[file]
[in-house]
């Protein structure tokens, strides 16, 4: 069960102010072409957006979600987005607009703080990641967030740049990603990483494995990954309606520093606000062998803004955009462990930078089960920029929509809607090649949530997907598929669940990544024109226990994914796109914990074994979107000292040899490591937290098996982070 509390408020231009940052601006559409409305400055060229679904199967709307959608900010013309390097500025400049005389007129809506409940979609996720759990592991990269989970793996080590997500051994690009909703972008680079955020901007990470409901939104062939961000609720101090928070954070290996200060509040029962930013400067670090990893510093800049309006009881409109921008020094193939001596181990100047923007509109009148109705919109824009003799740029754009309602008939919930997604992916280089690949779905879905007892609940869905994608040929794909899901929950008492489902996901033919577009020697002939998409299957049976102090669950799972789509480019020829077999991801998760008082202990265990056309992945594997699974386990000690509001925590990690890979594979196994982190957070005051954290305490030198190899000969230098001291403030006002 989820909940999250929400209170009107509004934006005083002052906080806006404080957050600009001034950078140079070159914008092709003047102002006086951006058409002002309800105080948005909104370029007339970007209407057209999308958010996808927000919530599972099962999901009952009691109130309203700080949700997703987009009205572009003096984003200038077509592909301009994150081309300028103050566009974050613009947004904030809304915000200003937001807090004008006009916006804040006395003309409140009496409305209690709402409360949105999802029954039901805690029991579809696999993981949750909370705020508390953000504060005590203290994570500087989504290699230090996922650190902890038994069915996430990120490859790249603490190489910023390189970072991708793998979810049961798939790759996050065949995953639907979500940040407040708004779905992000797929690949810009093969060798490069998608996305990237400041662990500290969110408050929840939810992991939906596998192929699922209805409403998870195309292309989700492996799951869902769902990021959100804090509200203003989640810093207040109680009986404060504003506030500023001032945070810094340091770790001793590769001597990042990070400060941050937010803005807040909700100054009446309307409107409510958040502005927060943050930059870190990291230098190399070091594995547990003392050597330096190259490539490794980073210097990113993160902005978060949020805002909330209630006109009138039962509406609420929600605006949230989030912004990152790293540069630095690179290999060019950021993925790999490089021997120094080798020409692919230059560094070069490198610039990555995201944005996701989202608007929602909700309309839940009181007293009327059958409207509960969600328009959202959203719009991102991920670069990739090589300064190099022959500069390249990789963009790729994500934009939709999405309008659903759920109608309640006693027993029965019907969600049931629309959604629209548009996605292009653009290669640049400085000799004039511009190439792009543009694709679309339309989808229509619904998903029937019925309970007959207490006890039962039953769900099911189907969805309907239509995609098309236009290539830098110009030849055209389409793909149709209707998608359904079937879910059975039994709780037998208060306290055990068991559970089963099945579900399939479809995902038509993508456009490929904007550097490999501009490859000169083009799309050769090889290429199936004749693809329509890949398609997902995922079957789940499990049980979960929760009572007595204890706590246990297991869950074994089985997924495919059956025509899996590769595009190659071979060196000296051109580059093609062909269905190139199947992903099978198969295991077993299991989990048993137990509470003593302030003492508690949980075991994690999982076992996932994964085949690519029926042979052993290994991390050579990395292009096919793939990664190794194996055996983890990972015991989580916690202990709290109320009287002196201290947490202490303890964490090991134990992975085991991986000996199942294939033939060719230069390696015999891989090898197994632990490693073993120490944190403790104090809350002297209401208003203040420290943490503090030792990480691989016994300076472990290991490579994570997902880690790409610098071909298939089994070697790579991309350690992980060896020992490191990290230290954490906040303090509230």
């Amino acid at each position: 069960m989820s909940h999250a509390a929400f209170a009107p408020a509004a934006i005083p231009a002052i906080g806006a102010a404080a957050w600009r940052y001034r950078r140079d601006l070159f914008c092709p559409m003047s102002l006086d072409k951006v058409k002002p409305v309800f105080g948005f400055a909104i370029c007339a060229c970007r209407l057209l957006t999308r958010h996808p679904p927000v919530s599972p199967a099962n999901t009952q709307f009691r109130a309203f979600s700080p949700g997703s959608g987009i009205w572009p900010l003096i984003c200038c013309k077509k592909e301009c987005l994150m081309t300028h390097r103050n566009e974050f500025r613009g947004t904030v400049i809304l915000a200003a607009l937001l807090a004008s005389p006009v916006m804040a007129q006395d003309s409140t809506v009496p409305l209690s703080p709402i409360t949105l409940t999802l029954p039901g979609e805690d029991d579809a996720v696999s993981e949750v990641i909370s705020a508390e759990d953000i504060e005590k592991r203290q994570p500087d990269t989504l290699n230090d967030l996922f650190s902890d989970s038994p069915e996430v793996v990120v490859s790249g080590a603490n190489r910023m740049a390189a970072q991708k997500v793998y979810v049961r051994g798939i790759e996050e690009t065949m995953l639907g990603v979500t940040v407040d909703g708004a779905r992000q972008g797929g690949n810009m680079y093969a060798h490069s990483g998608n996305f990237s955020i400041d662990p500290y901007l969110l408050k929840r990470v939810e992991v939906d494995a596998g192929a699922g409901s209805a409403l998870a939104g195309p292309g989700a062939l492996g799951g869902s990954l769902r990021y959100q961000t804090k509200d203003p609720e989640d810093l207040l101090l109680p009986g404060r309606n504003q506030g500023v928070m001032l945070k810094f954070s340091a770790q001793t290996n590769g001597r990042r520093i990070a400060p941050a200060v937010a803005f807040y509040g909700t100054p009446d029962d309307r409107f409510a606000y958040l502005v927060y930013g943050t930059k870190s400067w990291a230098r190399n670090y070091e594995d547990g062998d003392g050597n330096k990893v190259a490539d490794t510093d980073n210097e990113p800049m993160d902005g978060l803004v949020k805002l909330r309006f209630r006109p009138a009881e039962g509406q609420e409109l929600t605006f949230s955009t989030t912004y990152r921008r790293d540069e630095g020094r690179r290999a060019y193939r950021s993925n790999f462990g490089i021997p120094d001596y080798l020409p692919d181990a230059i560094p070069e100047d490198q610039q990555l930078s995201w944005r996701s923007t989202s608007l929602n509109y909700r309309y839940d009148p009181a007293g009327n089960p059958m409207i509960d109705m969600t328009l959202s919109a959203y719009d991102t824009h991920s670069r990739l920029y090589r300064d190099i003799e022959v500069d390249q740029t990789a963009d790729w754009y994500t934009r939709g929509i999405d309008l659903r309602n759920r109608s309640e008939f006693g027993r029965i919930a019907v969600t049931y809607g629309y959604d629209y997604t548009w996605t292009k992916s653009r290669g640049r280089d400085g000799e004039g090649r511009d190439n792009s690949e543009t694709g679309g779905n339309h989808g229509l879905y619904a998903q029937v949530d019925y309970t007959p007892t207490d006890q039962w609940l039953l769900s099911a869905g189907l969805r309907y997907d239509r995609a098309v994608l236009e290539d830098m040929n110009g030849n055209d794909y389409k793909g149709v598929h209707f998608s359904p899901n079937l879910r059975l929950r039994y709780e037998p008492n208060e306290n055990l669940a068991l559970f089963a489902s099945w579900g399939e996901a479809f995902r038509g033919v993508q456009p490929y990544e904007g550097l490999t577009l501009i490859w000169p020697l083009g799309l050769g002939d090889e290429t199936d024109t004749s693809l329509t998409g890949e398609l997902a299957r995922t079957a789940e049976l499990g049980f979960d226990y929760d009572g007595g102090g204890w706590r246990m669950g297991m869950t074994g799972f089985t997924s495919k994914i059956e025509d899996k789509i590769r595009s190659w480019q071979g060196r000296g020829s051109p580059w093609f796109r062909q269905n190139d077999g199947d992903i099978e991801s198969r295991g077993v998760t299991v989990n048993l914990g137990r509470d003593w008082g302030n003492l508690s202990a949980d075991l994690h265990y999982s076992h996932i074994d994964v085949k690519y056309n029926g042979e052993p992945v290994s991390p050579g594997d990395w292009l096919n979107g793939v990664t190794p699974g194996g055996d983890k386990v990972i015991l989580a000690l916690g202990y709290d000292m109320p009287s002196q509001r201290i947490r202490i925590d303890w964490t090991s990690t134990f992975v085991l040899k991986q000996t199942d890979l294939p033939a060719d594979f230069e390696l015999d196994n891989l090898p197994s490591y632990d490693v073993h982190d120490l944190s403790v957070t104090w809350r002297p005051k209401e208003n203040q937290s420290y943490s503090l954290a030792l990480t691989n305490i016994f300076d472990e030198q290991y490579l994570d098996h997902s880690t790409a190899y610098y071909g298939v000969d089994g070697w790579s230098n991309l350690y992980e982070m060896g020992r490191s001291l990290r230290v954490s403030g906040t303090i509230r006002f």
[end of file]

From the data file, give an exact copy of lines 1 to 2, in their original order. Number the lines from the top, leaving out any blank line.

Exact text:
[in-house]
């Protein structure tokens, strides 16, 4: 069960102010072409957006979600987005607009703080990641967030740049990603990483494995990954309606520093606000062998803004955009462990930078089960920029929509809607090649949530997907598929669940990544024109226990994914796109914990074994979107000292040899490591937290098996982070 509390408020231009940052601006559409409305400055060229679904199967709307959608900010013309390097500025400049005389007129809506409940979609996720759990592991990269989970793996080590997500051994690009909703972008680079955020901007990470409901939104062939961000609720101090928070954070290996200060509040029962930013400067670090990893510093800049309006009881409109921008020094193939001596181990100047923007509109009148109705919109824009003799740029754009309602008939919930997604992916280089690949779905879905007892609940869905994608040929794909899901929950008492489902996901033919577009020697002939998409299957049976102090669950799972789509480019020829077999991801998760008082202990265990056309992945594997699974386990000690509001925590990690890979594979196994982190957070005051954290305490030198190899000969230098001291403030006002 989820909940999250929400209170009107509004934006005083002052906080806006404080957050600009001034950078140079070159914008092709003047102002006086951006058409002002309800105080948005909104370029007339970007209407057209999308958010996808927000919530599972099962999901009952009691109130309203700080949700997703987009009205572009003096984003200038077509592909301009994150081309300028103050566009974050613009947004904030809304915000200003937001807090004008006009916006804040006395003309409140009496409305209690709402409360949105999802029954039901805690029991579809696999993981949750909370705020508390953000504060005590203290994570500087989504290699230090996922650190902890038994069915996430990120490859790249603490190489910023390189970072991708793998979810049961798939790759996050065949995953639907979500940040407040708004779905992000797929690949810009093969060798490069998608996305990237400041662990500290969110408050929840939810992991939906596998192929699922209805409403998870195309292309989700492996799951869902769902990021959100804090509200203003989640810093207040109680009986404060504003506030500023001032945070810094340091770790001793590769001597990042990070400060941050937010803005807040909700100054009446309307409107409510958040502005927060943050930059870190990291230098190399070091594995547990003392050597330096190259490539490794980073210097990113993160902005978060949020805002909330209630006109009138039962509406609420929600605006949230989030912004990152790293540069630095690179290999060019950021993925790999490089021997120094080798020409692919230059560094070069490198610039990555995201944005996701989202608007929602909700309309839940009181007293009327059958409207509960969600328009959202959203719009991102991920670069990739090589300064190099022959500069390249990789963009790729994500934009939709999405309008659903759920109608309640006693027993029965019907969600049931629309959604629209548009996605292009653009290669640049400085000799004039511009190439792009543009694709679309339309989808229509619904998903029937019925309970007959207490006890039962039953769900099911189907969805309907239509995609098309236009290539830098110009030849055209389409793909149709209707998608359904079937879910059975039994709780037998208060306290055990068991559970089963099945579900399939479809995902038509993508456009490929904007550097490999501009490859000169083009799309050769090889290429199936004749693809329509890949398609997902995922079957789940499990049980979960929760009572007595204890706590246990297991869950074994089985997924495919059956025509899996590769595009190659071979060196000296051109580059093609062909269905190139199947992903099978198969295991077993299991989990048993137990509470003593302030003492508690949980075991994690999982076992996932994964085949690519029926042979052993290994991390050579990395292009096919793939990664190794194996055996983890990972015991989580916690202990709290109320009287002196201290947490202490303890964490090991134990992975085991991986000996199942294939033939060719230069390696015999891989090898197994632990490693073993120490944190403790104090809350002297209401208003203040420290943490503090030792990480691989016994300076472990290991490579994570997902880690790409610098071909298939089994070697790579991309350690992980060896020992490191990290230290954490906040303090509230």